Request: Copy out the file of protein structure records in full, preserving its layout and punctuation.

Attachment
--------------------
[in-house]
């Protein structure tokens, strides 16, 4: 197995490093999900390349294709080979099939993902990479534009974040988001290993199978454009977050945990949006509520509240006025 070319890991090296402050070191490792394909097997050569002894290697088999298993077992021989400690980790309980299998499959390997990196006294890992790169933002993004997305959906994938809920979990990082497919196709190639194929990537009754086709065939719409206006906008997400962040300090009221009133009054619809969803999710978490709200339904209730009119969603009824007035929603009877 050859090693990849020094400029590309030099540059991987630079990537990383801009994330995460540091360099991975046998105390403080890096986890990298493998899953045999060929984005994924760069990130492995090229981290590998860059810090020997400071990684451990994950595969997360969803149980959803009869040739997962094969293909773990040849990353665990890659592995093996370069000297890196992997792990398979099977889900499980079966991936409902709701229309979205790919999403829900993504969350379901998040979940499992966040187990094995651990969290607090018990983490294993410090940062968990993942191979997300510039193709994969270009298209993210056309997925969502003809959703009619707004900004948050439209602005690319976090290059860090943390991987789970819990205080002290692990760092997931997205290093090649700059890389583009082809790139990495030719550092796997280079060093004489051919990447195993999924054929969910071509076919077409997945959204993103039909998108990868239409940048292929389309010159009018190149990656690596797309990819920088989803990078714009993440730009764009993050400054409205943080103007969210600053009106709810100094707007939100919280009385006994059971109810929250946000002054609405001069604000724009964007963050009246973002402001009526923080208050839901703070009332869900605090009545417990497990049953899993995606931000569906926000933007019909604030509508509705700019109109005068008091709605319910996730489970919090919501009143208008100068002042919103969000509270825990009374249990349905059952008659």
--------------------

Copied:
[in-house]
């Protein structure tokens, strides 16, 4: 197995490093999900390349294709080979099939993902990479534009974040988001290993199978454009977050945990949006509520509240006025 070319890991090296402050070191490792394909097997050569002894290697088999298993077992021989400690980790309980299998499959390997990196006294890992790169933002993004997305959906994938809920979990990082497919196709190639194929990537009754086709065939719409206006906008997400962040300090009221009133009054619809969803999710978490709200339904209730009119969603009824007035929603009877 050859090693990849020094400029590309030099540059991987630079990537990383801009994330995460540091360099991975046998105390403080890096986890990298493998899953045999060929984005994924760069990130492995090229981290590998860059810090020997400071990684451990994950595969997360969803149980959803009869040739997962094969293909773990040849990353665990890659592995093996370069000297890196992997792990398979099977889900499980079966991936409902709701229309979205790919999403829900993504969350379901998040979940499992966040187990094995651990969290607090018990983490294993410090940062968990993942191979997300510039193709994969270009298209993210056309997925969502003809959703009619707004900004948050439209602005690319976090290059860090943390991987789970819990205080002290692990760092997931997205290093090649700059890389583009082809790139990495030719550092796997280079060093004489051919990447195993999924054929969910071509076919077409997945959204993103039909998108990868239409940048292929389309010159009018190149990656690596797309990819920088989803990078714009993440730009764009993050400054409205943080103007969210600053009106709810100094707007939100919280009385006994059971109810929250946000002054609405001069604000724009964007963050009246973002402001009526923080208050839901703070009332869900605090009545417990497990049953899993995606931000569906926000933007019909604030509508509705700019109109005068008091709605319910996730489970919090919501009143208008100068002042919103969000509270825990009374249990349905059952008659």